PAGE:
Even so, small countries will need to respond forcefully if they are to sustain their strong performance in a less forgiving environment, in which there is less margin for error. Well managed small economies may continue to out-perform, but small countries under even average management may struggle.

Governments of small countries will need to develop stronger strategic capacity to help them navigate this more challenging environment – to understand the changing world and to deliver innovative policy responses. In particular, they need to manage new sources of external risk and build resilience; to deliberately manage the external environment and build a portfolio of key relationships; and actively develop and maintain a sustainable set of growth engines.

Singapore has adapted itself to changes in the external environment previously, and will need to do so again. Policies that have been successful in the past may not be as effective in the context of a new generation of challenges and opportunities. The priority for Singapore is to review its policies in light of the changing global environment; from economic strategy, to the social insurance system, to education, and so on. Indeed, for small countries, there is not a meaningful distinction between policies aimed at managing the external environment and domestic policy – all policy needs to be designed to position the country to prosper in the emerging global environment.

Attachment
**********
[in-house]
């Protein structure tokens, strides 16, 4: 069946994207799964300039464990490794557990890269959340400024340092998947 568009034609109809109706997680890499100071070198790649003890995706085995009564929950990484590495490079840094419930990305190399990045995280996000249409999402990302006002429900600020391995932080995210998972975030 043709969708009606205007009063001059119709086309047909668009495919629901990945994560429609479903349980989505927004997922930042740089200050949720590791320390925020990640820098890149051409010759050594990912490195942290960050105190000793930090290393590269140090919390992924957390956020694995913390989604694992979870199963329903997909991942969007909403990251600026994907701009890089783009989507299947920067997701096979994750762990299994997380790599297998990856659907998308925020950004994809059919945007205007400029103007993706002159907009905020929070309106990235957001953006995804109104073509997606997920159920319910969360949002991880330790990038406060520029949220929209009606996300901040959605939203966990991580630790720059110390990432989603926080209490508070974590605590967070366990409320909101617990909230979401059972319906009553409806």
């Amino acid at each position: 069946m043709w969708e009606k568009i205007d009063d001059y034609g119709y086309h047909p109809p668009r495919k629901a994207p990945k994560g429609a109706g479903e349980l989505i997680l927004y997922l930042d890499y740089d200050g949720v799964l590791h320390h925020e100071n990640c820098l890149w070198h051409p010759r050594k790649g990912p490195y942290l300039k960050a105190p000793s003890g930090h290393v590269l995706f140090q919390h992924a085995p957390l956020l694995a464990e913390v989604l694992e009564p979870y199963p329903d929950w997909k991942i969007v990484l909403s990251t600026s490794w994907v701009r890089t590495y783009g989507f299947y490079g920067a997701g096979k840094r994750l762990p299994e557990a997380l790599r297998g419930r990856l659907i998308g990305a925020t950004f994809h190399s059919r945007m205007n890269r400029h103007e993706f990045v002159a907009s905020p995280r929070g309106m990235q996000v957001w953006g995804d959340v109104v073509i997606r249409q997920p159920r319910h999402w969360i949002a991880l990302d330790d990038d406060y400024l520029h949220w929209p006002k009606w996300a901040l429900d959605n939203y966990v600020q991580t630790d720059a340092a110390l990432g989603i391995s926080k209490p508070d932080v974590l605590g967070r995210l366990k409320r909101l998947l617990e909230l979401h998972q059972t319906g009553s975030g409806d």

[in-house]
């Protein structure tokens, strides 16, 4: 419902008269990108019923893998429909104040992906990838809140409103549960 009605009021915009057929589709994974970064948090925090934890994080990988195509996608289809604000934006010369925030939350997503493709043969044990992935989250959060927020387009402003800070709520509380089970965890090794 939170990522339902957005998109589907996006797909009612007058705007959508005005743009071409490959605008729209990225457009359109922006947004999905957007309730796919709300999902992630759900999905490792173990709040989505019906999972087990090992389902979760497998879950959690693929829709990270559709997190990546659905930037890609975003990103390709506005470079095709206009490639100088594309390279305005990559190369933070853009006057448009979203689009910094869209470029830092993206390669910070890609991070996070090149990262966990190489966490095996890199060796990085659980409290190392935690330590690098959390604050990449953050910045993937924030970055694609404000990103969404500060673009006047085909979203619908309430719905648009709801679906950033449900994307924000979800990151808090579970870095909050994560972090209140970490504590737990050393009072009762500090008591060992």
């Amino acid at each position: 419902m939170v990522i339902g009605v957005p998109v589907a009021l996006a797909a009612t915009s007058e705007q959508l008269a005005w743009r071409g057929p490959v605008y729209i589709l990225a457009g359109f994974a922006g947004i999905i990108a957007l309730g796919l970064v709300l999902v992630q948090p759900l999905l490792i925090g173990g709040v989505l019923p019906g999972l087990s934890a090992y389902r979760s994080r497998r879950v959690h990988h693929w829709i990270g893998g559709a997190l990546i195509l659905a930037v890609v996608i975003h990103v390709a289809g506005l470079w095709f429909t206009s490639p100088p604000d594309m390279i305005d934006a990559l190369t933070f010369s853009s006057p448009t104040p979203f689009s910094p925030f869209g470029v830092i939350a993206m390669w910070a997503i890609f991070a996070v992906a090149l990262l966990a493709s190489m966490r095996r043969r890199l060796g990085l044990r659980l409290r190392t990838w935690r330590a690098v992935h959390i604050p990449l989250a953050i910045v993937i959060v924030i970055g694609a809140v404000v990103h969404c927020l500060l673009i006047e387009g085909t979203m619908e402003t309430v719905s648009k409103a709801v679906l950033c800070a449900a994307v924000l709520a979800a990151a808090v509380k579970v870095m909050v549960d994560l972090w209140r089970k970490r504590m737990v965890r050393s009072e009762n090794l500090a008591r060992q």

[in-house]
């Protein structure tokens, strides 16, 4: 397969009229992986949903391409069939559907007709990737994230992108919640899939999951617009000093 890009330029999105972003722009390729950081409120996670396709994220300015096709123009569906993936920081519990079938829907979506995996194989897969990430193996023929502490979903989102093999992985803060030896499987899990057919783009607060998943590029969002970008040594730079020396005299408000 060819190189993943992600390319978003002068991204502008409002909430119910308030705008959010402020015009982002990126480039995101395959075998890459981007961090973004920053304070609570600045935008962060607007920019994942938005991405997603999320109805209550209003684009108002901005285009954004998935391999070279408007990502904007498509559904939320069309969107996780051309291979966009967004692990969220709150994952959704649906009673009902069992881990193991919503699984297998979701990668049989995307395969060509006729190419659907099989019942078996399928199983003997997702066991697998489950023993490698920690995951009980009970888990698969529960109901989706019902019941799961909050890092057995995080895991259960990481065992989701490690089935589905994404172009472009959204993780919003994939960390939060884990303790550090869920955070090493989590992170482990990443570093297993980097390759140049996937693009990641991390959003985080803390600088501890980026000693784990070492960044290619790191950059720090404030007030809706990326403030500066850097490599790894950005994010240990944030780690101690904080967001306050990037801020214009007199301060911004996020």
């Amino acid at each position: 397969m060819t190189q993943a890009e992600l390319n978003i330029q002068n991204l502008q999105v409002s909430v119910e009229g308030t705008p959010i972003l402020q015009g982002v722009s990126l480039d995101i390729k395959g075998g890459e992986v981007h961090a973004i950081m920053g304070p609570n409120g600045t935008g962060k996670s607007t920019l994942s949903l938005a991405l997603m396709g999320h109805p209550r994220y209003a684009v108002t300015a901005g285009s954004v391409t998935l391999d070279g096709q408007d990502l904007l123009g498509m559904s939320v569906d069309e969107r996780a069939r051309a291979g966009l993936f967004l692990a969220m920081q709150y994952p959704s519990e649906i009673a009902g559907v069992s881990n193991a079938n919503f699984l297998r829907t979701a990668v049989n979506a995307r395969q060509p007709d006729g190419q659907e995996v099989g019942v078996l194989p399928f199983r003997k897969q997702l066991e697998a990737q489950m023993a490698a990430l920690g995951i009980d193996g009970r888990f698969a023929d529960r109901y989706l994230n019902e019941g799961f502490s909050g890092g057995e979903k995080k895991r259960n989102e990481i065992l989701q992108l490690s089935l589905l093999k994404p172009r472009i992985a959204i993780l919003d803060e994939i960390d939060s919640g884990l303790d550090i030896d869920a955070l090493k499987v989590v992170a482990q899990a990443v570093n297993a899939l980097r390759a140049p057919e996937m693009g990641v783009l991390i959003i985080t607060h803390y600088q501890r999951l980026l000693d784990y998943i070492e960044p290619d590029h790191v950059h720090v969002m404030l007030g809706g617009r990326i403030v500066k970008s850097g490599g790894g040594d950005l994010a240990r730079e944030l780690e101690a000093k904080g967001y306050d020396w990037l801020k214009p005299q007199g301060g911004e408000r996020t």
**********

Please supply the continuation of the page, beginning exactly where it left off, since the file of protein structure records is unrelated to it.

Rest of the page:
For this reason, the next decade will likely be a decade of policy change in Singapore, and in other small countries, as it responds to emerging demands and opportunities generated by a changing world. This is eminently within Singapore’s ability, and there is no reason that Singapore cannot continue to perform strongly, economically and socially, over the next decade and beyond.